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The Circular Atmospheric Trip with Lasă Copilu

Lasă Copilu is a Berlin-based band, with an atmospheric trip sound and multilingual song artistry, captured organically through the lens of visual graphics. Together for almost two years, they intertwine psychedelic, Balkan, and electronic creative influences in a live performance worth experiencing.

Lasă Copilu: Angi (voice & bass), Viktor (voice & guitar), Jacob (drums), Dmitry (voice & electronic).

The name of your band is quite unusual. What’s the story behind it? Is there a connection between the music you make and the name?

Jacob: It’s about this dreamy way of thinking you have when you’re a child, to explore. It is reflecting the music that we make as we were jamming in a natural way, not thinking about it so strict.

Angi: Seeing music from a more naïve perspective, free of rules.

Viktor: The name means in Romanian ‘let the child be’. It’s an expression my grand-grandmother used to say to my grand-grandfather, as a funny scolding. And it fits our style. Letting the natural be like you’re a child you enjoy things and don’t overthink. Maybe you can find this connection in our music. The sound is improvisations. Lyrics are oriented towards natural phenomena [drops, light]. Then we work our way up. Probably we also switch our mindset as well.

Listening to your music, you have an interesting combination of elements that distinguishes you from other bands. On one side the psychedelic, electronic, and Balkan. How did you combine your previous activity in making the sound of Lasă Copilu?

Jacob: Like the crazy Balkan stuff Angi and Viktor came with this, that makes you want to dance. I am not used to this, because I’m German, not used to these things. I used to play music for headbangers, this rock beat that was really fast. I always wanted to go for the music that you can dance to, and now the sound is more open. At times is soft, while other times is really vivid.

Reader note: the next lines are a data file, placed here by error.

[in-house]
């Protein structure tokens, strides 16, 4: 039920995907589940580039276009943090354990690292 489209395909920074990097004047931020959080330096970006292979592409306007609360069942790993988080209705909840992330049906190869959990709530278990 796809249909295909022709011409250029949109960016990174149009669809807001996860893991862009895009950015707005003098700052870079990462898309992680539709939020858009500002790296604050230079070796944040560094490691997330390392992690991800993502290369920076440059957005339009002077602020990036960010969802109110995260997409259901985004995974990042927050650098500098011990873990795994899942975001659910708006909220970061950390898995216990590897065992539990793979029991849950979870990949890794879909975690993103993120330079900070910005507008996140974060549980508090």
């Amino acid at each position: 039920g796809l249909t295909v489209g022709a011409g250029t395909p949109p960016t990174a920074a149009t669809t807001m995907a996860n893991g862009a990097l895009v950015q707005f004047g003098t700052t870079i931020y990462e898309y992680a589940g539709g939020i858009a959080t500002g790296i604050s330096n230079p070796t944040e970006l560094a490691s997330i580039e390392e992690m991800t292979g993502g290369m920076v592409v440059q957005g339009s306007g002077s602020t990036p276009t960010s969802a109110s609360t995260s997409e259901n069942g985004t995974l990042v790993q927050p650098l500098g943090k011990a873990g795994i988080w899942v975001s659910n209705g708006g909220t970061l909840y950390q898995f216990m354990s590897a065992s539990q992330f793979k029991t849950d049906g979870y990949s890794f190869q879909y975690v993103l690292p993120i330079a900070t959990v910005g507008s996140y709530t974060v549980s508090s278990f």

Angi: It’s really curious how the first time we jammed with Jacob, we ended up playing something Balkan. It was funny how he [Jacob] adapted so quickly, and it came so naturally for him too.

How does the electronic part blend with all those elements?

In today’s music, it becomes so mixed anyway. We don’t have any borders, so it’s very free. Music shouldn’t be stuffed with unnecessary sounds.

Angie: I think when you create music live, as Dmitry said, we don’t overdue things, because we play with what we have. Whereas in the studio, you have the ability to put ten guitars and so on. At the same time, these are limitations one unconsciously imposes on oneself. All our sounds work pretty interestingly, as Dmitry does his electronic sound also live, adapting that organically, which is unlike most people who play over samples.

In your creative process, how do you decide what elements you want to keep and which don’t fit?

Jacob: The process is something like architecture, because you never finish something. We also have other commitments like work, study, so the time that we can spend on it is limited. For me, it fits the jamming, open end style. We can change small things when we play or when we discuss afterwards what to keep or leave.

Angi: We just learned a new word in German yesterday—verschlimmbessern. When you try to improve something so much that you end up fucking it up. It happens to us. All jokes aside, our creative process is to improvise together, without having anything prepared. For example, when somebody plays a note, the other picks up on that. There are times when we are jamming and we edit the songs afterwards. Lately, it happens we keep everything as it was initially intended. In the end, you can find a justification for everything